Meiji Jingu Shrine’s Best Kept Secret

fall stream

Meiji Jingu is one of the largest shrines in Japan. It can be accessed easily from the bustling Harajuku Station. And indeed it receives many visitors, especially from overseas. Because it’s about a 15 minute walk from my work, I often go there when I need to get away from the dense activity of Tokyo. The shrine is mostly a large forest comprised of over 100,000 trees donated from around Japan. The planning and planting of the forest deserves a post all its own.

Today I just want to tell you about a little known area of the grounds. Most people enter the shrine from the Harajuku exit and walk along the wide, well-groomed path that leads to the main buildings. But you’ve only covered half the distance to the other end. If you continue past the majestic wooden structures you’ll emerge into a broad rolling meadow with ponds, a treasure house and an archery range. I have never seen more than a handful of people here.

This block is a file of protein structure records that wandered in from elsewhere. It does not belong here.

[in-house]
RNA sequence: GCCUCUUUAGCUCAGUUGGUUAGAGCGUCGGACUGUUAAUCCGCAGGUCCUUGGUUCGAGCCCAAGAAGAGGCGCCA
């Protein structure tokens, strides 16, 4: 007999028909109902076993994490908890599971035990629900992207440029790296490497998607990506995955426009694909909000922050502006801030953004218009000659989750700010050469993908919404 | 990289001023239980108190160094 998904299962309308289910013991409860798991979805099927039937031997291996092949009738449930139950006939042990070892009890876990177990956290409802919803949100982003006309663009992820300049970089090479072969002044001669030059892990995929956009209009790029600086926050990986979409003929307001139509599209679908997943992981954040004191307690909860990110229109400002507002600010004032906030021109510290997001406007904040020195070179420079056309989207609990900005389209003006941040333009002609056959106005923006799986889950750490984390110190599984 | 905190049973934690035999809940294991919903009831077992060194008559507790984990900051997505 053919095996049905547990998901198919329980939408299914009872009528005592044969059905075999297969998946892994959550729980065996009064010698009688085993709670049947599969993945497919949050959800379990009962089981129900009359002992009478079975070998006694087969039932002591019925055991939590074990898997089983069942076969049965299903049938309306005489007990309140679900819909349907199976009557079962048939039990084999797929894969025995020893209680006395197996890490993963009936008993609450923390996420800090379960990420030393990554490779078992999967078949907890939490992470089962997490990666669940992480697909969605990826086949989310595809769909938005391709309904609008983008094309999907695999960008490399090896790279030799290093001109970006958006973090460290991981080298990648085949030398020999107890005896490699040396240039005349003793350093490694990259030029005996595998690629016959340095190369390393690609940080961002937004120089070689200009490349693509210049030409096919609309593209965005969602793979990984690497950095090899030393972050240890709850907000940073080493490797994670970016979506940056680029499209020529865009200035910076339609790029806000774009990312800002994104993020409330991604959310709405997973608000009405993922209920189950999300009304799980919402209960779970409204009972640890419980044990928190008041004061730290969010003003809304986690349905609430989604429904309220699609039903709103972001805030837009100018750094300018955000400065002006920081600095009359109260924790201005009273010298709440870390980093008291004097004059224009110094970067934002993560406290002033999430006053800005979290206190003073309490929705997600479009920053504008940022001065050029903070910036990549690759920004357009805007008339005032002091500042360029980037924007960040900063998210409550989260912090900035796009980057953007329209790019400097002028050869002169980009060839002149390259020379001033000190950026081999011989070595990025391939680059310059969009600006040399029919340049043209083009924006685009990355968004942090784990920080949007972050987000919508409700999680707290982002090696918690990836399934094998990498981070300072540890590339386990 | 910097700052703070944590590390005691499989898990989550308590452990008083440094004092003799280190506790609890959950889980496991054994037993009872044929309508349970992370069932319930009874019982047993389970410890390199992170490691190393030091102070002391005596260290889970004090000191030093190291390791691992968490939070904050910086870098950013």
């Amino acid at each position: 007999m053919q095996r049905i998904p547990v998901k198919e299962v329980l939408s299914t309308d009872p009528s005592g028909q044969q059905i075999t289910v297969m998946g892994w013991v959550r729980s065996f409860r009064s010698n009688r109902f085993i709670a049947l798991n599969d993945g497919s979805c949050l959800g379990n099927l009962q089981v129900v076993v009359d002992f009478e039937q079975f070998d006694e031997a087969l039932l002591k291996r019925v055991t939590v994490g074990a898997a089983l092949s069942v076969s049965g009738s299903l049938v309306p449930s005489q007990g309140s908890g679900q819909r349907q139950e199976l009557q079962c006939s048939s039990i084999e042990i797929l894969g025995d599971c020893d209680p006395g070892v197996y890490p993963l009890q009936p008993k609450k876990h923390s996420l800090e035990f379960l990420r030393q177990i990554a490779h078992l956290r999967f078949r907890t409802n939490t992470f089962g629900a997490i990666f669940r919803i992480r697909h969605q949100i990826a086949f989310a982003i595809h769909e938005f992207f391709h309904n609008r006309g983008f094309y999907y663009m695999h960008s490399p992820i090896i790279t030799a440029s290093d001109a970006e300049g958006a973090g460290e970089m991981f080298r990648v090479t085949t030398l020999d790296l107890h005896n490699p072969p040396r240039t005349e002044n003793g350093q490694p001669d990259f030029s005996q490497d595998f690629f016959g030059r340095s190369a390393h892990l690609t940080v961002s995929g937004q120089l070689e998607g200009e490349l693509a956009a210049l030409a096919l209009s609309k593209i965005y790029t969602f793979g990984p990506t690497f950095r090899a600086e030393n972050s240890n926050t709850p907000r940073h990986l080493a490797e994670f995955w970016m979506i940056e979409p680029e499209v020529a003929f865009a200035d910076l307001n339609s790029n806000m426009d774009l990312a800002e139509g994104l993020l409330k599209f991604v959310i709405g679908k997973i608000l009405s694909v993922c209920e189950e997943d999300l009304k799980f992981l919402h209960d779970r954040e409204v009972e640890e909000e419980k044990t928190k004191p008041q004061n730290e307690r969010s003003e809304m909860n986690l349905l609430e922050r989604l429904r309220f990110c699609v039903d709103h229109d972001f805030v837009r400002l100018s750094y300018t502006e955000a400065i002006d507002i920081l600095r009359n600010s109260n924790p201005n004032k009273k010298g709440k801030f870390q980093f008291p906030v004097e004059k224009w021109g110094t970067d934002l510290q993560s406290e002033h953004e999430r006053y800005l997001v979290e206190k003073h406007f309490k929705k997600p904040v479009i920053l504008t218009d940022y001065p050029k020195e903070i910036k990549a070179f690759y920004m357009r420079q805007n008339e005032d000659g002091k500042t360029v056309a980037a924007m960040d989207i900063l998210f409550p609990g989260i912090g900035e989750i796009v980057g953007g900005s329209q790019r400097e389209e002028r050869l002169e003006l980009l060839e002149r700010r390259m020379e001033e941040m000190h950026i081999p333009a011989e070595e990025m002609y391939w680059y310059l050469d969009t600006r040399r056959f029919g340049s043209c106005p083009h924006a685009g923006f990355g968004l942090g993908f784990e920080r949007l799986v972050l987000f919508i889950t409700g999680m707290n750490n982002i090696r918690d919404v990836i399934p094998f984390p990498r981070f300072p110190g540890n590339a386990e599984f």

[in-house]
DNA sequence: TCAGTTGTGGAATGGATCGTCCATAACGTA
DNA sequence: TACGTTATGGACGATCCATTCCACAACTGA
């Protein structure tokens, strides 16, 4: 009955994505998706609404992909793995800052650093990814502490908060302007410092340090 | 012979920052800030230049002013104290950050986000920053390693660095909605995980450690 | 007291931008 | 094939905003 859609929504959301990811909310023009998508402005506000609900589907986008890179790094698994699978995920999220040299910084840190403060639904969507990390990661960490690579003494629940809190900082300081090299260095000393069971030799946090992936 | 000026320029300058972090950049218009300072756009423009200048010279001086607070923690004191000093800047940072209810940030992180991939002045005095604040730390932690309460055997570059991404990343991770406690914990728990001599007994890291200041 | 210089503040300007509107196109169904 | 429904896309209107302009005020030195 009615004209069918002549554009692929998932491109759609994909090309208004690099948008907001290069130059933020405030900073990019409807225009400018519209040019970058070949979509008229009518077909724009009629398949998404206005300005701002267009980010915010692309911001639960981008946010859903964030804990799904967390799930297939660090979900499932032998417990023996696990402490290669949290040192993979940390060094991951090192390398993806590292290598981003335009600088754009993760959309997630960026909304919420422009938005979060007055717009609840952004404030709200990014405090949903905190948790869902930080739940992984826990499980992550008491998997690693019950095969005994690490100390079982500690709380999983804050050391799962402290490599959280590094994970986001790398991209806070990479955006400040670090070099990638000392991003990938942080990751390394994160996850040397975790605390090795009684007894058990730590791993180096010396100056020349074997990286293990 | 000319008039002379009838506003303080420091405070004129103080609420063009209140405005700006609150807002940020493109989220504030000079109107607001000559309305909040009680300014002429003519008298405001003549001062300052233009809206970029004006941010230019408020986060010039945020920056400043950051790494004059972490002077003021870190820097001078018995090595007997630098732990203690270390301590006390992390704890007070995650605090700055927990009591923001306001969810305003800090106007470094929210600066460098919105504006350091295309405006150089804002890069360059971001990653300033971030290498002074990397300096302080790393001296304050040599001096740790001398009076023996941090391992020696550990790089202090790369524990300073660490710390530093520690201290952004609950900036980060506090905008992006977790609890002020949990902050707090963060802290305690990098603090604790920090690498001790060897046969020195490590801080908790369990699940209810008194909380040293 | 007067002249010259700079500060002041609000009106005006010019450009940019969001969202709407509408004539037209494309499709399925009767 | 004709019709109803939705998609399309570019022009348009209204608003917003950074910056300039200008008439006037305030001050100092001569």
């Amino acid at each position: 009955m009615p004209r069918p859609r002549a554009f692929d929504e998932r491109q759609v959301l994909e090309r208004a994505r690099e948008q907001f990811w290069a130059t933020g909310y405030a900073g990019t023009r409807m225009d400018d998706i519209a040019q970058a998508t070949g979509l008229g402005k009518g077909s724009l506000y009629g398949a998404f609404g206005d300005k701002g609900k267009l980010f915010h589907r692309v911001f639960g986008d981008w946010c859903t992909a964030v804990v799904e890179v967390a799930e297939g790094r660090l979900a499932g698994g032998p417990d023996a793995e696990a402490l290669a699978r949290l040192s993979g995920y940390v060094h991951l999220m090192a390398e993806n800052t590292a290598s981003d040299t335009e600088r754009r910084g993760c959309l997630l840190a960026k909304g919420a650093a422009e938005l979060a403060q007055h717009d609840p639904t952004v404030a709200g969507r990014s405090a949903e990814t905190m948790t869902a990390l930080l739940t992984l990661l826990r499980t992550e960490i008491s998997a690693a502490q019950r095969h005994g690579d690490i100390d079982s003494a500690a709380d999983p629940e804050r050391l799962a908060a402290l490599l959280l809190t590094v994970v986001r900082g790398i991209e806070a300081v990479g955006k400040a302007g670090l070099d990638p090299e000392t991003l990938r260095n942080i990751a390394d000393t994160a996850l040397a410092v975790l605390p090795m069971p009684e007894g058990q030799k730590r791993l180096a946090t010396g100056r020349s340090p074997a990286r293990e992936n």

Right now the autumn colors are at its peak. When I sat down to enjoy the view I penned three haikus. And here they are, accompanied with photographs. My favorite photo is the one with the Shinto priests also taking photographs of the fall leaves.

handfuls of red 2

Drunk crows are singing
A gold gingko undresses
My arms shiver too

a herd of priests grazing under the maple

Red orange yellow
Each leaf is a flame, and crows
Fly up like popcorn

the magic maple detail

Some leaves drift upwards
Like glittering ashes, I
Let my breath follow

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